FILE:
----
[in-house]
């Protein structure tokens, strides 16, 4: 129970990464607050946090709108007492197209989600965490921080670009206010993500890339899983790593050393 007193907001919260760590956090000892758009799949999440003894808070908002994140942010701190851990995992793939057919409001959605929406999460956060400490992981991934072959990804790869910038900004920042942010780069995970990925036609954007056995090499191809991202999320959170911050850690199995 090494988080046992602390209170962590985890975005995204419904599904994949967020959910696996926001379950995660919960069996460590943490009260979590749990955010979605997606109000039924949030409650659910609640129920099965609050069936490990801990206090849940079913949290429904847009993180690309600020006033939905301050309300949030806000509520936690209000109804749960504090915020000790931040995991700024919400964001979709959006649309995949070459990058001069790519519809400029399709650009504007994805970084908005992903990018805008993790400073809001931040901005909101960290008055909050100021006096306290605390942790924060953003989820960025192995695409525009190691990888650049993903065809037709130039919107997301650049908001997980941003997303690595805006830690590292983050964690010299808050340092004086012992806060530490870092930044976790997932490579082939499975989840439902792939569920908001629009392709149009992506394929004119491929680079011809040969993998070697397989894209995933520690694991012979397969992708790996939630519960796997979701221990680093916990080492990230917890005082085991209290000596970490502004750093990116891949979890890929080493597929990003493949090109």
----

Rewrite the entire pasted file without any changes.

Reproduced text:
[in-house]
């Protein structure tokens, strides 16, 4: 129970990464607050946090709108007492197209989600965490921080670009206010993500890339899983790593050393 007193907001919260760590956090000892758009799949999440003894808070908002994140942010701190851990995992793939057919409001959605929406999460956060400490992981991934072959990804790869910038900004920042942010780069995970990925036609954007056995090499191809991202999320959170911050850690199995 090494988080046992602390209170962590985890975005995204419904599904994949967020959910696996926001379950995660919960069996460590943490009260979590749990955010979605997606109000039924949030409650659910609640129920099965609050069936490990801990206090849940079913949290429904847009993180690309600020006033939905301050309300949030806000509520936690209000109804749960504090915020000790931040995991700024919400964001979709959006649309995949070459990058001069790519519809400029399709650009504007994805970084908005992903990018805008993790400073809001931040901005909101960290008055909050100021006096306290605390942790924060953003989820960025192995695409525009190691990888650049993903065809037709130039919107997301650049908001997980941003997303690595805006830690590292983050964690010299808050340092004086012992806060530490870092930044976790997932490579082939499975989840439902792939569920908001629009392709149009992506394929004119491929680079011809040969993998070697397989894209995933520690694991012979397969992708790996939630519960796997979701221990680093916990080492990230917890005082085991209290000596970490502004750093990116891949979890890929080493597929990003493949090109």